NERO Industry which operates in United States of America, Bulgaria and Turkey at Ankara headquarters, is one of the largest subsystem manufacturers in Defence Industry.
Fire departments respond to more than one million fires each year in the United States alone. And while that number has been steadily decreasing since the 1970s, fires still present the potential for extremely hazardous situations whenever they occur. But while they all burn, not all fires are the same. In order to group fires—and the ways to extinguish them—fire professionals developed a system to classify fires.
So what does a fire class describe? Fire classes describe the fuel source present in addition to other common features, including how best to extinguish or suppress it. If you work in an industry with an increased risk of fire, like precision machining, it is important to understand the types of fires you might face. Read this article to learn about the different fire types and what materials are best suited to fight them.
Fires are grouped into classes based on the materials or substances that are present. But how many classes of fires are there? In the United States, there are five basic classes of fire, which are described below. However, it is important to note that other countries—including those in Europe as well as Australia—the names and properties of these classes differ. For example, in the United States, fire classes are named by the National Fire Protection Association (NFPA), while in Europe they are controlled by the European Standard Classification of Fires.
Understanding the type of fire present can help everyone involved know how dangerous it is and how to suppress or extinguish it.
The five types of fires include: A, B, C, D, and K. Let’s explore the different types of fire, including fuel sources, dangers, and common methods used to fight them.
Class A fires are the most common type of fire. They are produced from common combustible materials including wood, paper, fabric, rubber, and plastic. Class A fires have relatively low ignition temperatures, and once the fuel or oxygen has been depleted, the fire will burn out. A garbage fire is one example of Class A fires. Generally speaking, if the fire leaves ash behind, it’s likely a Class A Fire.
Water and foam agents are most often used when fighting Class A fires.
Class B fires occur when flammable liquids or gases such as alcohol, kerosene, paint, gasoline, methane, oil-based coolants, or propane ignite. Class B fires are most common in industrial settings, but they may also occur in residential or commercial settings. Class B fires have a low flashpoint, which means they burn easily at any temperature if exposed to a fire source. Class B fires also spread rapidly and produce a thick black smoke as they burn.
Water is not effective when dealing with Class B fires. Instead, Carbon Dioxide (CO2) or dry chemical agents are often used to fight these fires.
Class C fires are those fires that have live electrical currents or electrical equipment as a source of fuel. Such fuel sources could include electric tools, appliances, motors, and transformers. Class C fires are most common in industrial settings that deal with energy or electrically-powered equipment, like wind turbines. However, Class C fires can also occur in commercial or residential settings due to issues like faulty wiring.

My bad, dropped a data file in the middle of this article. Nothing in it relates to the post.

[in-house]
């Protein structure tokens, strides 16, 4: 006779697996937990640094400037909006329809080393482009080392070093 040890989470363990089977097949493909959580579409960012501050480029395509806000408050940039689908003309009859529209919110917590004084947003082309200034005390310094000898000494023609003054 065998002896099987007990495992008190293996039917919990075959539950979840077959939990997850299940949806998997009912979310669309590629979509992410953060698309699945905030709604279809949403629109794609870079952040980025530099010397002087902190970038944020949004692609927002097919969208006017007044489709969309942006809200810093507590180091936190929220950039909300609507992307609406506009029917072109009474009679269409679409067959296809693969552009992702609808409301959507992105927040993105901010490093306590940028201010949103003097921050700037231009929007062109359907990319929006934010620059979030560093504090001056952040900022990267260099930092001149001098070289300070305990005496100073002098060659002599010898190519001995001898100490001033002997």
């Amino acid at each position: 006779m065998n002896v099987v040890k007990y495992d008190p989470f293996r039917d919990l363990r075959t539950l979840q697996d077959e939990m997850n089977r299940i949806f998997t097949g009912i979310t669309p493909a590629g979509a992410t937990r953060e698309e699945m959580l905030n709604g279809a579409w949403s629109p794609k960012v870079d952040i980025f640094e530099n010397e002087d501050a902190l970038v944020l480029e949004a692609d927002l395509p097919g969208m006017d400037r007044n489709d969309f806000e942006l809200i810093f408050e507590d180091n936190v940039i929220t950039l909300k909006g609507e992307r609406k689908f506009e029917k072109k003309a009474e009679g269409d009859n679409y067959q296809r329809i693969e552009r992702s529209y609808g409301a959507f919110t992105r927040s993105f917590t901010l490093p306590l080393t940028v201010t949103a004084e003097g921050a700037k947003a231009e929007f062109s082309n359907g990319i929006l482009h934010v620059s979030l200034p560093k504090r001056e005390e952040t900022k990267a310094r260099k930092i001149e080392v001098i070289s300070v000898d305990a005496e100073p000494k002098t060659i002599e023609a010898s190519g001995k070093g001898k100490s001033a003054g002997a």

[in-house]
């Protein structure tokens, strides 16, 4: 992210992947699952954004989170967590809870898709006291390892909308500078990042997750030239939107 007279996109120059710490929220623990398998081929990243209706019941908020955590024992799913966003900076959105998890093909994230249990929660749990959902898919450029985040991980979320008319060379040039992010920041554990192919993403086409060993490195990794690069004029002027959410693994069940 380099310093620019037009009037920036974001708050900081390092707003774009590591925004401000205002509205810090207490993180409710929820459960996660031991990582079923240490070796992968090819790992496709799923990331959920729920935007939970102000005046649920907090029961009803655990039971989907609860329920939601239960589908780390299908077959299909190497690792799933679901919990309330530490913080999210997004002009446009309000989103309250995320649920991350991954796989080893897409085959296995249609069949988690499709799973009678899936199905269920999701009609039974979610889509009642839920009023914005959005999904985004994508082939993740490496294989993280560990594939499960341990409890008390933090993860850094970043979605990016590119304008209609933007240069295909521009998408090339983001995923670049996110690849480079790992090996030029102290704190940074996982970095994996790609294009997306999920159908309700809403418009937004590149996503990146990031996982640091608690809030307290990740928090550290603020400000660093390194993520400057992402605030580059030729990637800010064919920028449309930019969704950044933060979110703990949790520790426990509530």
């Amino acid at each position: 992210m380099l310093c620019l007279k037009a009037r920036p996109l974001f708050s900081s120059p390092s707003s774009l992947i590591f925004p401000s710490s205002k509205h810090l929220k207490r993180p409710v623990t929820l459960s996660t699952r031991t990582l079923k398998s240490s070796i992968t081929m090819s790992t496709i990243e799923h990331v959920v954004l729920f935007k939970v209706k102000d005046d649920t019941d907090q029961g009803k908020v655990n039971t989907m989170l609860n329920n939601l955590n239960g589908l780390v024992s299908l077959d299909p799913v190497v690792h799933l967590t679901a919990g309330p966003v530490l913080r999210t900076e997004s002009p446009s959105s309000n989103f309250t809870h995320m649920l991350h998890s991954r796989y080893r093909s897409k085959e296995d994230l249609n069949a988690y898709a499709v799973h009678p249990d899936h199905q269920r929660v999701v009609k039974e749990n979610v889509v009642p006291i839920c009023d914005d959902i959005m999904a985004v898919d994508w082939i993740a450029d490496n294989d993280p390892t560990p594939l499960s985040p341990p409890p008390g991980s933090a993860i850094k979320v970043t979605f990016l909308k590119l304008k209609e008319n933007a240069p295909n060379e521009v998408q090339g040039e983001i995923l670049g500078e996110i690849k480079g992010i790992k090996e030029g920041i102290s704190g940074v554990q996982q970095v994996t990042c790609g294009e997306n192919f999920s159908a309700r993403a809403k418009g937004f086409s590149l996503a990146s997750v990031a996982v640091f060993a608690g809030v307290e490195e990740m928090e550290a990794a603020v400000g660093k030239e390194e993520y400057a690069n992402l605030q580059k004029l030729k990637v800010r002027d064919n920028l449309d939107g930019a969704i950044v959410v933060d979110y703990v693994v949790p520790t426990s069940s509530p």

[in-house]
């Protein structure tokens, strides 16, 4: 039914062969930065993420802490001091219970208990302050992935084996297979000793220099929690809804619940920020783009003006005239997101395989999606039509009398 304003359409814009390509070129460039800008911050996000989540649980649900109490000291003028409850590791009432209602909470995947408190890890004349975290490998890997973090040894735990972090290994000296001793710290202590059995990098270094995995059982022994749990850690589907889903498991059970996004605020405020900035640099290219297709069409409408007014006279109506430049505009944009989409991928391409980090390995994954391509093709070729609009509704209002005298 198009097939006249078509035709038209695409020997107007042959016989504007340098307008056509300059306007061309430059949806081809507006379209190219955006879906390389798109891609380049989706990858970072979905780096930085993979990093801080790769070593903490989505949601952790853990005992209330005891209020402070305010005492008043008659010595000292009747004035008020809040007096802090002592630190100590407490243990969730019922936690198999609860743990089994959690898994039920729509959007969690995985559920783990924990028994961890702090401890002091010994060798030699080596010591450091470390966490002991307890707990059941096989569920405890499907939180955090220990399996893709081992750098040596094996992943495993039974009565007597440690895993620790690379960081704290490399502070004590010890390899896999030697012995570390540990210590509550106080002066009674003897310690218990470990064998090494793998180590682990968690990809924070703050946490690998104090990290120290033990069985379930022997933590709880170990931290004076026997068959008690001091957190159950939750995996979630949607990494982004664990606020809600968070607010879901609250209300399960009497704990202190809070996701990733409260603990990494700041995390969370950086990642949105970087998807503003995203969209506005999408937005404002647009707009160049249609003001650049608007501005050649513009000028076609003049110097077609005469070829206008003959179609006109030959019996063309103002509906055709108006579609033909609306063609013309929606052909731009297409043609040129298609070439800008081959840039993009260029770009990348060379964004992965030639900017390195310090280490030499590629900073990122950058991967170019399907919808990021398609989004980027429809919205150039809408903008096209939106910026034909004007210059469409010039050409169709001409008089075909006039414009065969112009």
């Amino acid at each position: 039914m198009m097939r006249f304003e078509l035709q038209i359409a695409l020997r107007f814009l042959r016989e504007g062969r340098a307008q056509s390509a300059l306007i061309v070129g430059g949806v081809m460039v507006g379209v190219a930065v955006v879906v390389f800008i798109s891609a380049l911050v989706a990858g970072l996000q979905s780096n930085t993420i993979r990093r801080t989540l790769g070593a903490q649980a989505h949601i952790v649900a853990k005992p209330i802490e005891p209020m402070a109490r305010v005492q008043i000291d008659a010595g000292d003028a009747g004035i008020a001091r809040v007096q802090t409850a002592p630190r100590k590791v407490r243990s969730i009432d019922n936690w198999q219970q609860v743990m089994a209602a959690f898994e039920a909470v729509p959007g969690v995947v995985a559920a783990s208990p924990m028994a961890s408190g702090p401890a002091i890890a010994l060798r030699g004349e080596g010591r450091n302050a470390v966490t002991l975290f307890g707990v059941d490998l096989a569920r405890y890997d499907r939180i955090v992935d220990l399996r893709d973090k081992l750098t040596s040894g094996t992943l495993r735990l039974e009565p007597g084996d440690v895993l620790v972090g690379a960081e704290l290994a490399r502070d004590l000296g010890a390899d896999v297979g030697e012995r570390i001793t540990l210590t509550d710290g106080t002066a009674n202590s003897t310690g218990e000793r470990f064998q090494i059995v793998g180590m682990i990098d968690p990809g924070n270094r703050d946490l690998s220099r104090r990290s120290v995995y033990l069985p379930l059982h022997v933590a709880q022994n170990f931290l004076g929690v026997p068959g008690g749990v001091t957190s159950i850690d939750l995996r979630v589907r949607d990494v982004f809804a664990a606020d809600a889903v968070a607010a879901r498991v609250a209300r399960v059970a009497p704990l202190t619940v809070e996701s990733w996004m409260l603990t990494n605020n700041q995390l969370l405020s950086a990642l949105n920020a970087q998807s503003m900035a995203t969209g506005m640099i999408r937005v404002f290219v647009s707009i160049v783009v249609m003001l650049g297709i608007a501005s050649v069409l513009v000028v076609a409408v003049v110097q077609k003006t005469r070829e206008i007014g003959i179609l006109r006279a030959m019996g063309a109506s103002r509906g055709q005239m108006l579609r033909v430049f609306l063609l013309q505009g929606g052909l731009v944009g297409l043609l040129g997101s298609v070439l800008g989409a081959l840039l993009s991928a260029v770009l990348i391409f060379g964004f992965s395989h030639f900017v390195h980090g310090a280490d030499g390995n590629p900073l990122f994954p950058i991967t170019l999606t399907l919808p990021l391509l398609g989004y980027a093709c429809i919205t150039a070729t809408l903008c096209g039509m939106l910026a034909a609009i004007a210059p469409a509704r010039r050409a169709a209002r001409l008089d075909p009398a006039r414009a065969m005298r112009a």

Electrical fires cannot be fought with water—in fact, it can make it worse. Instead, a non-conductive chemical agent, including clean agents, should be used to put out the flames.
Class D fires describe those fires that occur with a combustible metal fuel source. Common combustible metals include aluminum, lithium, magnesium, potassium, titanium, and zirconium. These types of combustible metals are most often used in laboratories and in manufacturing, so the biggest danger for Class D fires occurs in these industries.
Water can cause some combustible metals to explode, so it should not be used to fight Class D fires. Instead, dry powder agents can be used to absorb heat and smother the flames by blocking off the fire’s oxygen supply.
Finally, Class K fires are cooking fires that occur as a result of the combustion of a cooking liquid like grease, oil, vegetable fat, or animal fat. Class K fires are technically a type of liquid fire, but they are separated out as their own class because of their unique setting. Class K fires are most common in the food service and restaurant industry, but can occur in any kitchen.
Like other liquid fires, water should not be sprayed onto Class K fires. Instead, wet chemical agents are the best method to use.
Every type of fire presents a real level of danger. Though generally speaking, fires that are likely to explode or spread quickly are often the most dangerous and can cause serious injuries in addition to property damage. That’s why understanding the types of fires and how best to extinguish or suppress them is so important.
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